(We'll examine the now vacant "W" receiver spot in greater detail following today's opening press conference.)
For a look at Part I, and position battles 1-5, click here.
#6 – Backup Tailback2010 leading rusher Cierre Wood returns after becoming the first former red-shirted running back to lead a Notre Dame team in rushing since freshman eligibility was initiated in 1972.
Senior-to-be Jonas Gray has the inside track at the No. 2 tailback role while 2010 Offensive Scout Team Player of the Year Cameron Roberson enters the spring with four seasons of eligibility remaining and in heavy competition for significant playing time next fall. The battle here is likely between Gray and Roberson, though it's not completely out of the realm of possibility that one could take the reigns from Wood.
Official position switches/departures: Four-year contributors Armando Allen and Robert Hughes will graduate in May.
Rumored position switches: Slot receiver and former tailback Theo Riddick, at least in a part-time role.
Others to consider: None, including, in my opinion, any more than a sampling of Riddick in the backfield, assuming the trio Wood/Gray/Roberson remains in good health. Riddick as the offense's Wildcat Quarterback is of course a likely scenario and logical change-of-pace for the offense next fall.
Final thought: Can Gray play? He's shown spurts; he's shown flashes; he's displayed the occasional moment as a runner, both inside and outside the tackles, and as receiver out of the backfield. Enough to elicit hope from a forgiving fan base and a pair of coaching staffs. But entering his senior season, we have no idea if Jonas Gray can be a consistent BCS football player. We're about to find out.
#7 – Nickel DefenderThe position acts as a "12th defensive starter" in the modern game, and senior-to-be Robert Blanton excelled in this spot last fall, first seeing action vs. Michigan State and then cementing the role vs. Stanford in Week Four. Blanton will join Gary Gray as a starting CB this fall, a move that leaves open the valuable nickel role, or at least the presence of a third cornerback on the field to better defend passing situations/attacks.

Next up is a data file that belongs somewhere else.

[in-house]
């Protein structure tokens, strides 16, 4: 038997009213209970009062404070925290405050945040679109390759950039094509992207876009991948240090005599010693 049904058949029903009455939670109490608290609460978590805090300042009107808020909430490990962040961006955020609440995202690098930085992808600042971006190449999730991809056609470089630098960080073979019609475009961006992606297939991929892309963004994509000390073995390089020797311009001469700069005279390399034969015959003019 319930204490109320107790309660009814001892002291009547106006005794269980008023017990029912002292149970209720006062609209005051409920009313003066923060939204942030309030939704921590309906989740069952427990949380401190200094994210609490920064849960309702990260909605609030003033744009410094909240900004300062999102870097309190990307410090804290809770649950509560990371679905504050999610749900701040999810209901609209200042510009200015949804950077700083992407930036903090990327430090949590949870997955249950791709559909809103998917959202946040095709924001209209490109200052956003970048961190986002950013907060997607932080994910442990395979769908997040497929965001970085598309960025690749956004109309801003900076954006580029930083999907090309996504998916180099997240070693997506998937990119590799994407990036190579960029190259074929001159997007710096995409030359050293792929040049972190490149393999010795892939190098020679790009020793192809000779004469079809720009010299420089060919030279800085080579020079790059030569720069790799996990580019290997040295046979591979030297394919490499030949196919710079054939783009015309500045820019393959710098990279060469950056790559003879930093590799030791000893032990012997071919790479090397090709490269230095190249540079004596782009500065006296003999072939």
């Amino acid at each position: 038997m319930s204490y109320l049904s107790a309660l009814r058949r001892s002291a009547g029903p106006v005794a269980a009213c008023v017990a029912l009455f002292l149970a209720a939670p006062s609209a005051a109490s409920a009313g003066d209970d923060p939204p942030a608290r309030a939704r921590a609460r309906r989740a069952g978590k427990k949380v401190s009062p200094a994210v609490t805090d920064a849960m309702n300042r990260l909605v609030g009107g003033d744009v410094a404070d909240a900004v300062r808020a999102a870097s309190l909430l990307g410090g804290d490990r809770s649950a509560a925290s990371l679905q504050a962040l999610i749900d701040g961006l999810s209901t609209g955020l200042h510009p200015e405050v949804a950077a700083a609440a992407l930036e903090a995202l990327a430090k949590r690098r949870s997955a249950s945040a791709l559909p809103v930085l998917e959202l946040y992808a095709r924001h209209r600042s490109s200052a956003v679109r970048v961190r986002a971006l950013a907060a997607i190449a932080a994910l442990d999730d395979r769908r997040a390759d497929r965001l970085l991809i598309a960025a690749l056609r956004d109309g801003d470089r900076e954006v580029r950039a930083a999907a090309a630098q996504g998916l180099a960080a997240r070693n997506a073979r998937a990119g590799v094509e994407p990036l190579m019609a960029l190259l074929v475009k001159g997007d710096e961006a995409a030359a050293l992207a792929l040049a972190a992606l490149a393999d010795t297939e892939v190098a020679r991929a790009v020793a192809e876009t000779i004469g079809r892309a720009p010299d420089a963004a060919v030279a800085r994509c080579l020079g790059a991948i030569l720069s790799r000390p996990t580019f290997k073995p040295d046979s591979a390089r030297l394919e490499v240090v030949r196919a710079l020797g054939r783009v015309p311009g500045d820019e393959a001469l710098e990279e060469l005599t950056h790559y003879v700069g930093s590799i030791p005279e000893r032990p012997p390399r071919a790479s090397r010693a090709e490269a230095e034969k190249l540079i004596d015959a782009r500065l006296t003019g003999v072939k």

The logical assumption is that third cornerback Lo Wood will join the rotation. If Wood can prove competent at the "field" cornerback spot vacated by Darrin Walls, Blanton could return at the more challenging/diverse nickel defender position when called upon (passing/nickel package situations).
Other options as the nickel defender include Wood, who was highly thought of exiting spring 2010, safety Zeke Motta in a hybrid S/LB role for which he was slated just 11 months ago, or senior-to-be Jamoris Slaughter, should he not beat out Motta for a starting spot at safety.
Official position switches/departures: CB Darrin Walls to graduation (impact noted above). Bennett Jackson moved from WR to the defensive backfield (presumed to be cornerback rather than safety).
Rumored position switches: N/A
To consider: Zeke Motta could move back to his "BUCK" LB role, one he occupied prior to Jamoris Slaughter's season-altering ankle injury in last year's opener. From that moment, Motta became a starting safety for the bulk of the regular season, opening the full-time nickel role to third cornerback Robert Blanton.
Final thought: In an ideal world Wood will prove capable of playing the "field corner" spot for 40-50 percent of the defensive snaps, and Blanton can then shift inside (often aligned over the offense's slot receiver) to his disruptive nickel role. If not…the Irish defense has encountered its first major issue of the off-season, because the presence of three solid cornerbacks last season keyed Notre Dame's best pass defense since the 2002 season.
#8 – Punt ReturnerNotre Dame's final 10 punt returns netted minus seven yards last season, and in only one of the final 10 contests did lead punt returner John Goodman gain positive yards (two on two returns in the Sun Bowl win over Miami).
Official position switches/departures: Senior Armando Allen will graduate. Allen returned two punts for 47 yards including a season-best 38-yard burst vs. Purdue.
Rumored position switches: It's safe to assume open auditions begin Wednesday, as they did last spring when nearly every running back, wide receiver and defensive back was evaluated as a potential punt return candidate.
To consider: To be blunt – someone else. Goodman elected to fair catch 23 punts from Week Four through season's end. In that span, he returned nine total punts for exactly one yard, and also lost fumble on a muffed punt/-10 yard loss vs. Tulsa. Regarding the fair catches, I asked head coach Brian Kelly twice (following six vs. BC and the Tulsa contest), if the conservative approach was a mandate from the coaching staff, or some form of strategy – the answer was a definitive "no."